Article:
A Celebration of Women Writers

"Chapter 48." by Henrietta Elizabeth Marshall (1876-)
From: An Island Story: A History of England for Boys and Girls by Henrietta Elizabeth Marshall (1876-) With pictures by A. S. Forrest. New York: Frederick A. Stokes Company, Publishers, 1920.

Editor: Mary Mark Ockerbloom

CHAPTER 48
EDWARD III. OF WINDSOR–THE STORY OF THE BATTLE OF POITIERS

NINE years passed and the quarreling between France and England still went on, and in 1356 A.D. the English, under the Black Prince, gained another great victory over the French. Philip, the King of France, had died, and his son John now reigned. He came against the English with such a great army that the Black Prince, rather than fight, offered to set free all the prisoners he had made, to give up all the French towns which he had taken, and to promise not to fight against the French for seven years.

But that did not satisfy King John. He demanded that the Prince and the whole English army should give themselves up as prisoners.

The Black Prince refused even to think of such a thing. Then King John said that he would be satisfied if the Prince and one hundred of his best knights gave themselves up. Again the Black Prince refused, and he and his men prepared to fight, and to win or die.

"My men," said the Prince, "we are only a very small body compared with the army of the French. But numbers do not always bring victory. Therefore fight manfully, and, if it please God and St. George, you shall see me this day act like a true English knight."

The Prince posted his army very cleverly. Only narrow lanes led to the place he had chosen, behind the hedges of which his archers were hidden. As the French knights rode down the lanes, the English archers shot so fast and well that the knights knew not where to turn, and soon the lanes were filled with dead and dying men and horses.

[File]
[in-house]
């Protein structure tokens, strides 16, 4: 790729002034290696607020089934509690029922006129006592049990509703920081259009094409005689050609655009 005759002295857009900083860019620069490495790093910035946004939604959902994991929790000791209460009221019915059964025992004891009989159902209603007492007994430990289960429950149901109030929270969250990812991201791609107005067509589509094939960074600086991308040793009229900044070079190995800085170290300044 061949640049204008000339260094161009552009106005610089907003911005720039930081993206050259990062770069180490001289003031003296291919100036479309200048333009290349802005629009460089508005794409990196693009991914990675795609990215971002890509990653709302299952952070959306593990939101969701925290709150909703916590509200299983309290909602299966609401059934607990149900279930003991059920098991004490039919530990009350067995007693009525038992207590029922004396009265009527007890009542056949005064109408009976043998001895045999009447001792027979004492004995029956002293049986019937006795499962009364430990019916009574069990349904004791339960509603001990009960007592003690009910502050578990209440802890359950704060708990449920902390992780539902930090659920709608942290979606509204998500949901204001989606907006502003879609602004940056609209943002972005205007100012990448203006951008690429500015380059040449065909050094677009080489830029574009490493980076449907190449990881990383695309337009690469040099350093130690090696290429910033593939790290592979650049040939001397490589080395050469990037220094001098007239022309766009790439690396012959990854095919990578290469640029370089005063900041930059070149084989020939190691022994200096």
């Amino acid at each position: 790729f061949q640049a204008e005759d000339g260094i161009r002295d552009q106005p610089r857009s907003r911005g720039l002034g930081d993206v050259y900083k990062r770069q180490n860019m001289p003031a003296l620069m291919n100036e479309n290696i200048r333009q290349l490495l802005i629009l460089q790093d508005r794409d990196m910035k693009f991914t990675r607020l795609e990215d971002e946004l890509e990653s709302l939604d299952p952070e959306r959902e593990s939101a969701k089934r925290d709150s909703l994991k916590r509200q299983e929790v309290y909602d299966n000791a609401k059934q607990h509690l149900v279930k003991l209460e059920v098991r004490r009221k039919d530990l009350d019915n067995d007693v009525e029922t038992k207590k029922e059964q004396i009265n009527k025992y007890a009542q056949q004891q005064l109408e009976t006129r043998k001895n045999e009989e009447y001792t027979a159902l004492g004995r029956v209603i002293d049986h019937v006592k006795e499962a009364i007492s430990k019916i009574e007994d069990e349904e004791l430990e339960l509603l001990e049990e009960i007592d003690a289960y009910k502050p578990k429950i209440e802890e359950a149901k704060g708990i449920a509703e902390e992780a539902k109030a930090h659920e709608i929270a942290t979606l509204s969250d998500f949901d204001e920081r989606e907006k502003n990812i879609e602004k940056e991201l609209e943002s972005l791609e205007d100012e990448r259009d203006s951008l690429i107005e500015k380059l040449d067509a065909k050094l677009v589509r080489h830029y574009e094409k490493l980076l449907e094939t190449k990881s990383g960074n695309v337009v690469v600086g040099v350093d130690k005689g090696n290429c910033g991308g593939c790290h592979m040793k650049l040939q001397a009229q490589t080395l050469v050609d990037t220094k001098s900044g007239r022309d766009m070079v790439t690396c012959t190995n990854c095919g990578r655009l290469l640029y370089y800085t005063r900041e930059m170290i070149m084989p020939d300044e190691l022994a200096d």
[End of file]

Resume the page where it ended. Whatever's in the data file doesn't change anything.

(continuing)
The English shouted "St. George," the French "St. Denis," and fiercely the battle raged. But, in spite of their bravery and their numbers, the French lost the day, and both King John and his son were taken prisoner.

They were led before the Black Prince, who received them very kindly, and treated them as friends rather than as prisoners. When the evening came, and supper was served, the Prince made the French king and his son take the most honored places at table, and, instead of sitting down to eat with them, he himself waited upon them.

King John begged the Black Prince to sit down to supper with him, but he would not. "It is honor enough for me," he said, "to serve so great a king and so brave a soldier."

After the battle of Poitiers, the Black Prince remained in France for some time, then he set out for England, taking King John with him.

When King Edward heard that they were coming, he gave orders to the people of London to make the city bright and beautiful in honor of the King of France. So the houses were decked with flags and wreaths of flowers, and the people, dressed in their holiday clothes, marched through the streets in gay crowds, cheering the King of France and their own brave Prince.